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PICASSO -SPAIN COMPONENT - Field work

PICASSO - Program to Investigate Convective Alboran Sea System Overturn

"PICASSO  consists of a multidisciplinary international investigation of the Alboran Sea, Gibraltar arc, Atlas Mountains and surrounding areas in the western Mediterranean using passive and active seismology, magnetotellurics, geochemistry/petrology/structural geology, and geodynamic modeling. The project was selected as the pilot experiment for TopoEurope, an EarthScope-like initiative recently approved by the European Science Foundation. The U.S. PICASSO investigators are from Rice (Lee, Levander), the University of Oregon (Humphreys), U.C. San Diego (Seber), WHOI (Chave, Evans), and the University of Southern California (Becker, Platt)". (From Original Proposal)

After a pilot deployment of 5 stations in the South of Spain that have beed susssesfully collecting data since April 14th 2009  a group of graduate students from University of Oregon and 2 staff from IRIS PASSCAL started the  deployment of a set of 37 broadband stations under the leadership of Pat Ryan, a senior research assistant at the University of Oregon. Pat Ryan and University of Oregon students Lelan O'Driscoll  & Amberlee Darold are experience PASSCAL users having recently completed USArray Flexible Array experiments Wallowa and FAME.

Summary of field season April 6th - 29th

Broadband instrumentation installed in southern Spain consisted of STS2, and GURALP CMG3T AND CM3ESP sensors using Q330 Dataloggers.

Installed stations: 37 total. Serviced stations immediately after deployment: 14. The Map below shows the location of the PICASSO stations installed in Spain and  Morocco during this field season. The Morocco stations were deployed by Lelan and a Moroccan team.

SPAIN Installation Teams:

Team 1: Amberlee Darold (University of Oregon), Alba Gil (University of Barcelona) , Shane Ingate (IRIS/PASSCAL)

Team2: Lelan O'Drisccoll (University of Oregon), Jorge Vallejo (Spain collaborator), Eliana Arias-Dotson (IRIS/PASSCAL)

Network code and Duration of the experiment (Please click map for station location) : XB 2010-2013

Gallery Pictures

Huddle Test

Pat Ryan all smiles -storing and organizing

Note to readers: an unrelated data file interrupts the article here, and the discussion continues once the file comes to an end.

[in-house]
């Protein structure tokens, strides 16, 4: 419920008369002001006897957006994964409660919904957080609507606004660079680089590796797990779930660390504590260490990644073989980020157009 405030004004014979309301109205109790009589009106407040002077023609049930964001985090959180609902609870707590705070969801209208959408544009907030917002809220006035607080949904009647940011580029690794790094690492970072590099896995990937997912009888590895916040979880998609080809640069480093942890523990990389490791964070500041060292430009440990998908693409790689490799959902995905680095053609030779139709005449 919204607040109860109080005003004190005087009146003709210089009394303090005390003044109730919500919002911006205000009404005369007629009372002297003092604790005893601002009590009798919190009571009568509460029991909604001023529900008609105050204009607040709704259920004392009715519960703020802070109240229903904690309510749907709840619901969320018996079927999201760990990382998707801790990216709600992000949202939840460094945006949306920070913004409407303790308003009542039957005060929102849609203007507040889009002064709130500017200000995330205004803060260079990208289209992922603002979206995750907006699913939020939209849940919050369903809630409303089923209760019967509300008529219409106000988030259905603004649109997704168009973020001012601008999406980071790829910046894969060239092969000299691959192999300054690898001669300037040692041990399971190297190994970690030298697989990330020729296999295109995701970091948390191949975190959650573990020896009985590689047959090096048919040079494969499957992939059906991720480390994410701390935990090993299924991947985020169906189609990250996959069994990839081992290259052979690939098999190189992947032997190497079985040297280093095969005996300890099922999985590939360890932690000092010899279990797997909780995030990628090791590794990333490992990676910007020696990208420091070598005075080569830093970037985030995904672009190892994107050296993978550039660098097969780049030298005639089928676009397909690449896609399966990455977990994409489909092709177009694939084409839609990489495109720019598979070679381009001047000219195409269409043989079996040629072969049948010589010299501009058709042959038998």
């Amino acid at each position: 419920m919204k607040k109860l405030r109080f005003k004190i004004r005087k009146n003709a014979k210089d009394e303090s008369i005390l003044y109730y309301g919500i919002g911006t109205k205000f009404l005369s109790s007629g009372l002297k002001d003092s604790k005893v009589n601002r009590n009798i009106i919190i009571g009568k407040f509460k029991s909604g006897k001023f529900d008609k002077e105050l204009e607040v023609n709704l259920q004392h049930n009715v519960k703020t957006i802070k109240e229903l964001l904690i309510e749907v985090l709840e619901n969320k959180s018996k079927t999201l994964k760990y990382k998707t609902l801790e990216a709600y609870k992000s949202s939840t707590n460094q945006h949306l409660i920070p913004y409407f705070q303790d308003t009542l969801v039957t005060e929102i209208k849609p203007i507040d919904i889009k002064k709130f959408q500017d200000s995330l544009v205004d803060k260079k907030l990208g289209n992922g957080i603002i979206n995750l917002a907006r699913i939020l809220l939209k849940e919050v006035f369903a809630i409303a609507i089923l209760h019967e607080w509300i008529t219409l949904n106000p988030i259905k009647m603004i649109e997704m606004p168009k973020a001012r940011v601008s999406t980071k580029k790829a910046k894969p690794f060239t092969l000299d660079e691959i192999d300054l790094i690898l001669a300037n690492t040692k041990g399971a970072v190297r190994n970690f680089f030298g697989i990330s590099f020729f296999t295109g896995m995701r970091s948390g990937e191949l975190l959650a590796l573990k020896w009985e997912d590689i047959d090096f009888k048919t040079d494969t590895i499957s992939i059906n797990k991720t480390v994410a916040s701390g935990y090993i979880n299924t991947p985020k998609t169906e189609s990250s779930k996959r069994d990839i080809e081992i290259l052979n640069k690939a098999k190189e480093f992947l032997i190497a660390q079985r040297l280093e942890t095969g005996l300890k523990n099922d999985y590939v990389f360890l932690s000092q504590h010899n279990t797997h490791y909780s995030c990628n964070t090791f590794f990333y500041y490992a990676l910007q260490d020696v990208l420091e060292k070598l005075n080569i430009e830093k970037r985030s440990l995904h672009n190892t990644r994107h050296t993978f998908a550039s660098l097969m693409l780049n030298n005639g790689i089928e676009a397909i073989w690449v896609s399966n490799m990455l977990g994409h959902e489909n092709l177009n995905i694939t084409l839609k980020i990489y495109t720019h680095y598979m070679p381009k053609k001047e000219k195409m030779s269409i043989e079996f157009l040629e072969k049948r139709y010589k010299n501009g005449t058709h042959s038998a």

equipment and boxes

Getting it all together: datalogger, baler,cables,battery,sensor, and gps antena.

Part of the Team (left to right) Alba, Pat, Lelan, Amberlee, Shane, and Eliana

Huddle Test at the ROA Station- all 40 stations tested to ensure they survived overseas shipping.

 

PICTURES FROM THE VAULT

Below is a sequence of pictures that highlights the installation of a practice station, during which all of the team members participate and practice steps to follow during actual field installations.  Installation time per station varied from a couple of hours (when using fast cement) to 6 hours (under really bad weather conditions).  Recommendations made by PASSCAL for broadband vault construction were followed and modified based on site specific conditoins. After the stations were installed, teams revisitied 14 stations for an initial service and evaluation of station performance.  This initial service indicated great performance of the instrumentation and good data quality.

Setting the Vault

1) Initial setting of electronics - Action Packer box (24 x 19 x 17 inches), containing: battery, Q330+Baler, power box, gps, cables & break out box (sts2 sensor)
 

2) Sensor vault: Site for the sensor (~1.5 m deep) with base of cement to make leveling easier. 3) Pat applies some cement to the bottom of the sensor vault to prevent unfilled spaces. 4) After setting the vault box on the site, Pat makes sure the vault is level before final drying 5) Once the cement is dried, the area surrounding the vault is filled with local material and packed. Inside the vault a thin layer of dry sand is poured, for other stations the sand was replaced by fast cement. 6) A tile is set up on the vault, and Pat marks N/S orientation to help when sensor is installed. Tile must be leveled.
7) Solar Pannel has been set up and cables are protected by passing them by a blue host. Cables are tied to Solar pannels to prevent possible damages (weather,water, rain, animals,people,etc) 8) Pre-setting: Solar pannel oriented and package box at a reasonable distance from Sensor vault. 9) Sensor Installation: The sensor was packed in a plastic box before installing in the vault. Pat and Leland make sure sensor is properly oriented, leveled. Once that's done, dry sand was added to the vault to filled up spaces and have fully packed the vault. 10) Temporary closing vault for stabilization of the sensor and work with electronics, work on final details for cabling and final setting. 11) After successful stomp test and check on stable  mass positions, final closing of the sensor vault. Covered with local material (dirt, plastic bags,rocks) to help prevent overheating and other factors that can affect quality of station. 12) Packer box is organized inside, enclosed and locked. Insulation paint is sprayed on the top of the lid and contact information in the country in case of any event.
   
13) Fencing to protect the station, although these stations are in fairly secure and quite sites, prevention measurements are taken.   14) Site picture  

15) The "girls" in the group (right to left), Alba Gil, Amberlee Darold & Eliana

16) One more group picture, now is Jorge's time to be in the picture (far left), Shane is taking the picture